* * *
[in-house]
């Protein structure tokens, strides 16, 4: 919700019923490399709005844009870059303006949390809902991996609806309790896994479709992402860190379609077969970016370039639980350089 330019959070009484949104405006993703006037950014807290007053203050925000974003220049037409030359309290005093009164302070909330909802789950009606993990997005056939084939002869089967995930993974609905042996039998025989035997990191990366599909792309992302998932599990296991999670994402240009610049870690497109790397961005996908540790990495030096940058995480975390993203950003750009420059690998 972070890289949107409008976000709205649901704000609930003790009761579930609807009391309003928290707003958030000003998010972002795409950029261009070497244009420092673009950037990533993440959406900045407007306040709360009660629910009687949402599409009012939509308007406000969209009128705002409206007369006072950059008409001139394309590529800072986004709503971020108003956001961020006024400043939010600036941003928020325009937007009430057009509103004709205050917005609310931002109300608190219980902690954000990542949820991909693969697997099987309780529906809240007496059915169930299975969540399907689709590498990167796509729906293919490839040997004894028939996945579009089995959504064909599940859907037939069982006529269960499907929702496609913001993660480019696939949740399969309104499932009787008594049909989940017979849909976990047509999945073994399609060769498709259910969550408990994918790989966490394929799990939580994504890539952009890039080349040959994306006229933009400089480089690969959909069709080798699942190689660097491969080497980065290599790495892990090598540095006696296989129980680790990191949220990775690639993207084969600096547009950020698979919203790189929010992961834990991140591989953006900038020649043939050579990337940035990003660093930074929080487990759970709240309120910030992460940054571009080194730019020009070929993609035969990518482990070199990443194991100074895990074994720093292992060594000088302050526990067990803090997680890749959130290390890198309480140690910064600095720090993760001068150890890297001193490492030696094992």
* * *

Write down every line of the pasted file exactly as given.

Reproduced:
[in-house]
């Protein structure tokens, strides 16, 4: 919700019923490399709005844009870059303006949390809902991996609806309790896994479709992402860190379609077969970016370039639980350089 330019959070009484949104405006993703006037950014807290007053203050925000974003220049037409030359309290005093009164302070909330909802789950009606993990997005056939084939002869089967995930993974609905042996039998025989035997990191990366599909792309992302998932599990296991999670994402240009610049870690497109790397961005996908540790990495030096940058995480975390993203950003750009420059690998 972070890289949107409008976000709205649901704000609930003790009761579930609807009391309003928290707003958030000003998010972002795409950029261009070497244009420092673009950037990533993440959406900045407007306040709360009660629910009687949402599409009012939509308007406000969209009128705002409206007369006072950059008409001139394309590529800072986004709503971020108003956001961020006024400043939010600036941003928020325009937007009430057009509103004709205050917005609310931002109300608190219980902690954000990542949820991909693969697997099987309780529906809240007496059915169930299975969540399907689709590498990167796509729906293919490839040997004894028939996945579009089995959504064909599940859907037939069982006529269960499907929702496609913001993660480019696939949740399969309104499932009787008594049909989940017979849909976990047509999945073994399609060769498709259910969550408990994918790989966490394929799990939580994504890539952009890039080349040959994306006229933009400089480089690969959909069709080798699942190689660097491969080497980065290599790495892990090598540095006696296989129980680790990191949220990775690639993207084969600096547009950020698979919203790189929010992961834990991140591989953006900038020649043939050579990337940035990003660093930074929080487990759970709240309120910030992460940054571009080194730019020009070929993609035969990518482990070199990443194991100074895990074994720093292992060594000088302050526990067990803090997680890749959130290390890198309480140690910064600095720090993760001068150890890297001193490492030696094992």